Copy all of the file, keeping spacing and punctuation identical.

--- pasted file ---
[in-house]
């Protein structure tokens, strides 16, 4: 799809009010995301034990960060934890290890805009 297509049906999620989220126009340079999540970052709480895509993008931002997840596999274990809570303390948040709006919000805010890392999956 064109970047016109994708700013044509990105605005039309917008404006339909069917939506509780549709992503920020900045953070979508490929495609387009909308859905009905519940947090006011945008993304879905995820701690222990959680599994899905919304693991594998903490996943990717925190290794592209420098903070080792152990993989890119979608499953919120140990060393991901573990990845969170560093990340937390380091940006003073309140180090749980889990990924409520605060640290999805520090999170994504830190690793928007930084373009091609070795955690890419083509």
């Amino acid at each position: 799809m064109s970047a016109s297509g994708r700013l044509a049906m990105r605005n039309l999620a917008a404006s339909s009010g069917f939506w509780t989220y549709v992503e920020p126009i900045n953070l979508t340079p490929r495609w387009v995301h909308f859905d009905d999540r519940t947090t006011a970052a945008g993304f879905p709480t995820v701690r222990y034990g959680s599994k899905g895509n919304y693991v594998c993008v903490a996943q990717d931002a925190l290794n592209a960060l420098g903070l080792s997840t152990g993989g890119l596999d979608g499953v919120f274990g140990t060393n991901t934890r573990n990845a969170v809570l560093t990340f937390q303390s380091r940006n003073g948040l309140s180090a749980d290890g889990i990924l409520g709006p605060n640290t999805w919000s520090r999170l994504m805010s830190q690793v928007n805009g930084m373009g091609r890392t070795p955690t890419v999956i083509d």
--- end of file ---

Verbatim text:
[in-house]
């Protein structure tokens, strides 16, 4: 799809009010995301034990960060934890290890805009 297509049906999620989220126009340079999540970052709480895509993008931002997840596999274990809570303390948040709006919000805010890392999956 064109970047016109994708700013044509990105605005039309917008404006339909069917939506509780549709992503920020900045953070979508490929495609387009909308859905009905519940947090006011945008993304879905995820701690222990959680599994899905919304693991594998903490996943990717925190290794592209420098903070080792152990993989890119979608499953919120140990060393991901573990990845969170560093990340937390380091940006003073309140180090749980889990990924409520605060640290999805520090999170994504830190690793928007930084373009091609070795955690890419083509």
């Amino acid at each position: 799809m064109s970047a016109s297509g994708r700013l044509a049906m990105r605005n039309l999620a917008a404006s339909s009010g069917f939506w509780t989220y549709v992503e920020p126009i900045n953070l979508t340079p490929r495609w387009v995301h909308f859905d009905d999540r519940t947090t006011a970052a945008g993304f879905p709480t995820v701690r222990y034990g959680s599994k899905g895509n919304y693991v594998c993008v903490a996943q990717d931002a925190l290794n592209a960060l420098g903070l080792s997840t152990g993989g890119l596999d979608g499953v919120f274990g140990t060393n991901t934890r573990n990845a969170v809570l560093t990340f937390q303390s380091r940006n003073g948040l309140s180090a749980d290890g889990i990924l409520g709006p605060n640290t999805w919000s520090r999170l994504m805010s830190q690793v928007n805009g930084m373009g091609r890392t070795p955690t890419v999956i083509d």